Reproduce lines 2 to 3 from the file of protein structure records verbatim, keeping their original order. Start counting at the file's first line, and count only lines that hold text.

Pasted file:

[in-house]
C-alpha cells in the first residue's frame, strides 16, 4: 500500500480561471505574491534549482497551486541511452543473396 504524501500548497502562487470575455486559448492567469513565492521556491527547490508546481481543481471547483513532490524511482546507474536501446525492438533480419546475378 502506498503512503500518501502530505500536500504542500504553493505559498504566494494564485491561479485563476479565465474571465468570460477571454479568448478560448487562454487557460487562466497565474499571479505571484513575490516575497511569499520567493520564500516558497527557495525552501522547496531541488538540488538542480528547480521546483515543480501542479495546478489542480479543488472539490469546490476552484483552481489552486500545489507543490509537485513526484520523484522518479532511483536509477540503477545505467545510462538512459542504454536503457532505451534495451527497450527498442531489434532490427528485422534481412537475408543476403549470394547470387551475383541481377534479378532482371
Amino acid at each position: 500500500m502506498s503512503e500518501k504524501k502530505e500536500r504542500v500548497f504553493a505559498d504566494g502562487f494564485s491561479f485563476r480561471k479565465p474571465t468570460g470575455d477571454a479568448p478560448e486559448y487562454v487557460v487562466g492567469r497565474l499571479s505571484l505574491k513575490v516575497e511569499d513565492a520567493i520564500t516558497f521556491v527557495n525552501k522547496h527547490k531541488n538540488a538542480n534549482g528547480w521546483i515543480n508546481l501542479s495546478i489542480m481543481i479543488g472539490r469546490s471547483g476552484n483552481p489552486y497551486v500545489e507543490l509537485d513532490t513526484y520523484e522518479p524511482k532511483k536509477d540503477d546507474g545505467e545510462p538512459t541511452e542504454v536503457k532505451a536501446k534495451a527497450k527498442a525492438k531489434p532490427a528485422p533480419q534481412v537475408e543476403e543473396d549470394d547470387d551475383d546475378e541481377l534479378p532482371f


C-alpha cells in the first residue's frame, strides 16, 4: 500500500480561471505574491534549482497551486541511452543473396 504524501500548497502562487470575455486559448492567469513565492521556491527547490508546481481543481471547483513532490524511482546507474536501446525492438533480419546475378 502506498503512503500518501502530505500536500504542500504553493505559498504566494494564485491561479485563476479565465474571465468570460477571454479568448478560448487562454487557460487562466497565474499571479505571484513575490516575497511569499520567493520564500516558497527557495525552501522547496531541488538540488538542480528547480521546483515543480501542479495546478489542480479543488472539490469546490476552484483552481489552486500545489507543490509537485513526484520523484522518479532511483536509477540503477545505467545510462538512459542504454536503457532505451534495451527497450527498442531489434532490427528485422534481412537475408543476403549470394547470387551475383541481377534479378532482371
Amino acid at each position: 500500500m502506498s503512503e500518501k504524501k502530505e500536500r504542500v500548497f504553493a505559498d504566494g502562487f494564485s491561479f485563476r480561471k479565465p474571465t468570460g470575455d477571454a479568448p478560448e486559448y487562454v487557460v487562466g492567469r497565474l499571479s505571484l505574491k513575490v516575497e511569499d513565492a520567493i520564500t516558497f521556491v527557495n525552501k522547496h527547490k531541488n538540488a538542480n534549482g528547480w521546483i515543480n508546481l501542479s495546478i489542480m481543481i479543488g472539490r469546490s471547483g476552484n483552481p489552486y497551486v500545489e507543490l509537485d513532490t513526484y520523484e522518479p524511482k532511483k536509477d540503477d546507474g545505467e545510462p538512459t541511452e542504454v536503457k532505451a536501446k534495451a527497450k527498442a525492438k531489434p532490427a528485422p533480419q534481412v537475408e543476403e543473396d549470394d547470387d551475383d546475378e541481377l534479378p532482371f